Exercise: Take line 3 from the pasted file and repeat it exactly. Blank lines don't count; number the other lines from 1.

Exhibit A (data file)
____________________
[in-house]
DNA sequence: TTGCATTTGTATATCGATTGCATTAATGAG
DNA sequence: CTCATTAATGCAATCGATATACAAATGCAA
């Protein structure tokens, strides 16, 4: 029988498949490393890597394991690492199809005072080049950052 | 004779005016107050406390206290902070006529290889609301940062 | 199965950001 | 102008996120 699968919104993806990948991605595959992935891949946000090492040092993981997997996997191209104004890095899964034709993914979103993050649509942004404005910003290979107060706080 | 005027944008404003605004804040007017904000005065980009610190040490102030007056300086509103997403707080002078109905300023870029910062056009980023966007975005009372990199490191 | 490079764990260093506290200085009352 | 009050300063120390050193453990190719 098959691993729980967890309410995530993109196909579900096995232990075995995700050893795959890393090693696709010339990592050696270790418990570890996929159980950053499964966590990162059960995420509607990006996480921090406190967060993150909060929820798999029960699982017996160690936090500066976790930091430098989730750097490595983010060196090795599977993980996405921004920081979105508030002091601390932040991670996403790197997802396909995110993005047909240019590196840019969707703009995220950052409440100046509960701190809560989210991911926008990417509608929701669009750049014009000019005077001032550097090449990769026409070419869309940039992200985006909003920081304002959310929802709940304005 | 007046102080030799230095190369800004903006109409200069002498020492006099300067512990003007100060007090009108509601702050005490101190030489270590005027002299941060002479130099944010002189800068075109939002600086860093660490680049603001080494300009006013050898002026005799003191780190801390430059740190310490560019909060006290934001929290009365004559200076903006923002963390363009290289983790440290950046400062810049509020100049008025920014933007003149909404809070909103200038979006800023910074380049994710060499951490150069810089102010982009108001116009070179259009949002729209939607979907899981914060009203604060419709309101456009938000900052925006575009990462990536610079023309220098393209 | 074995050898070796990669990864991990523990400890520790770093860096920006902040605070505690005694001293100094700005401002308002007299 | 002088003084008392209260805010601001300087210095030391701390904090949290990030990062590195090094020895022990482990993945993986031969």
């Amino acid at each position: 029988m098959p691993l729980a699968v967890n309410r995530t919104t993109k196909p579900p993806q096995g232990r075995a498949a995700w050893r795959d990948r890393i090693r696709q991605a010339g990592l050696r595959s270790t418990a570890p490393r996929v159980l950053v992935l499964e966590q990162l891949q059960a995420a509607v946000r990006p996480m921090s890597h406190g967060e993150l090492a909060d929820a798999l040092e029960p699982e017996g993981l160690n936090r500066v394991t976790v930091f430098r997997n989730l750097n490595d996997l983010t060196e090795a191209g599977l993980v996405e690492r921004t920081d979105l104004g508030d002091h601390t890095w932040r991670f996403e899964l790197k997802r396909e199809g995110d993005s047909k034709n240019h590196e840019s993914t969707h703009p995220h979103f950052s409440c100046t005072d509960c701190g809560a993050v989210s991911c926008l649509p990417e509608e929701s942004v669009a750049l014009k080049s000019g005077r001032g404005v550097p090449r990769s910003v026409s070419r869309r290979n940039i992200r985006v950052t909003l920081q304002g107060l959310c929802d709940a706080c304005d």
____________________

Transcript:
DNA sequence: CTCATTAATGCAATCGATATACAAATGCAA